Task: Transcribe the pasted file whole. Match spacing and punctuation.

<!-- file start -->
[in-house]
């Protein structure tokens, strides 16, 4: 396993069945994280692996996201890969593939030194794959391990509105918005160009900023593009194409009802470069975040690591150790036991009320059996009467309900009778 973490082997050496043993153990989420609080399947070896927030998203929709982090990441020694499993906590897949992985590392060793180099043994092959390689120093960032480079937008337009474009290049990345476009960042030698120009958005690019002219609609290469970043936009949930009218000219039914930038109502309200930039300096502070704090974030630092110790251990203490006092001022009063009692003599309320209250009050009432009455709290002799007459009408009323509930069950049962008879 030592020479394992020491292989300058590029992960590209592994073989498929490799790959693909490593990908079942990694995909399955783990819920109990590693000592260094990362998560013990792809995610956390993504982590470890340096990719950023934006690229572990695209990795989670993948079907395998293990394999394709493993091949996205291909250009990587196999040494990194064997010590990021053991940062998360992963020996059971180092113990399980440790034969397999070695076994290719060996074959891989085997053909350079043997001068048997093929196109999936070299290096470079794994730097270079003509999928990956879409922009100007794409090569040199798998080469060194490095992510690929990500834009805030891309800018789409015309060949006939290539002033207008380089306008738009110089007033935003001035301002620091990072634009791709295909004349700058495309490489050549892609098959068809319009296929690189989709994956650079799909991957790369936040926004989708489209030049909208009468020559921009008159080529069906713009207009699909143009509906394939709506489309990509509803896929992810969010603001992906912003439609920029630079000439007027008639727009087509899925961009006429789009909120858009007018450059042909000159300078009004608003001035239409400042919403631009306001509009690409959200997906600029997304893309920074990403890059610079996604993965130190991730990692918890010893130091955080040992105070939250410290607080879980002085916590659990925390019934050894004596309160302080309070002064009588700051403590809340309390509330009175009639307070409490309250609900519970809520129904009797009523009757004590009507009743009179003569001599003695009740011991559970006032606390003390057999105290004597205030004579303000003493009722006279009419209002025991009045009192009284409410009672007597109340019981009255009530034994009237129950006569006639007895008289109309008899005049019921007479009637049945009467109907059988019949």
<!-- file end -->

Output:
[in-house]
């Protein structure tokens, strides 16, 4: 396993069945994280692996996201890969593939030194794959391990509105918005160009900023593009194409009802470069975040690591150790036991009320059996009467309900009778 973490082997050496043993153990989420609080399947070896927030998203929709982090990441020694499993906590897949992985590392060793180099043994092959390689120093960032480079937008337009474009290049990345476009960042030698120009958005690019002219609609290469970043936009949930009218000219039914930038109502309200930039300096502070704090974030630092110790251990203490006092001022009063009692003599309320209250009050009432009455709290002799007459009408009323509930069950049962008879 030592020479394992020491292989300058590029992960590209592994073989498929490799790959693909490593990908079942990694995909399955783990819920109990590693000592260094990362998560013990792809995610956390993504982590470890340096990719950023934006690229572990695209990795989670993948079907395998293990394999394709493993091949996205291909250009990587196999040494990194064997010590990021053991940062998360992963020996059971180092113990399980440790034969397999070695076994290719060996074959891989085997053909350079043997001068048997093929196109999936070299290096470079794994730097270079003509999928990956879409922009100007794409090569040199798998080469060194490095992510690929990500834009805030891309800018789409015309060949006939290539002033207008380089306008738009110089007033935003001035301002620091990072634009791709295909004349700058495309490489050549892609098959068809319009296929690189989709994956650079799909991957790369936040926004989708489209030049909208009468020559921009008159080529069906713009207009699909143009509906394939709506489309990509509803896929992810969010603001992906912003439609920029630079000439007027008639727009087509899925961009006429789009909120858009007018450059042909000159300078009004608003001035239409400042919403631009306001509009690409959200997906600029997304893309920074990403890059610079996604993965130190991730990692918890010893130091955080040992105070939250410290607080879980002085916590659990925390019934050894004596309160302080309070002064009588700051403590809340309390509330009175009639307070409490309250609900519970809520129904009797009523009757004590009507009743009179003569001599003695009740011991559970006032606390003390057999105290004597205030004579303000003493009722006279009419209002025991009045009192009284409410009672007597109340019981009255009530034994009237129950006569006639007895008289109309008899005049019921007479009637049945009467109907059988019949």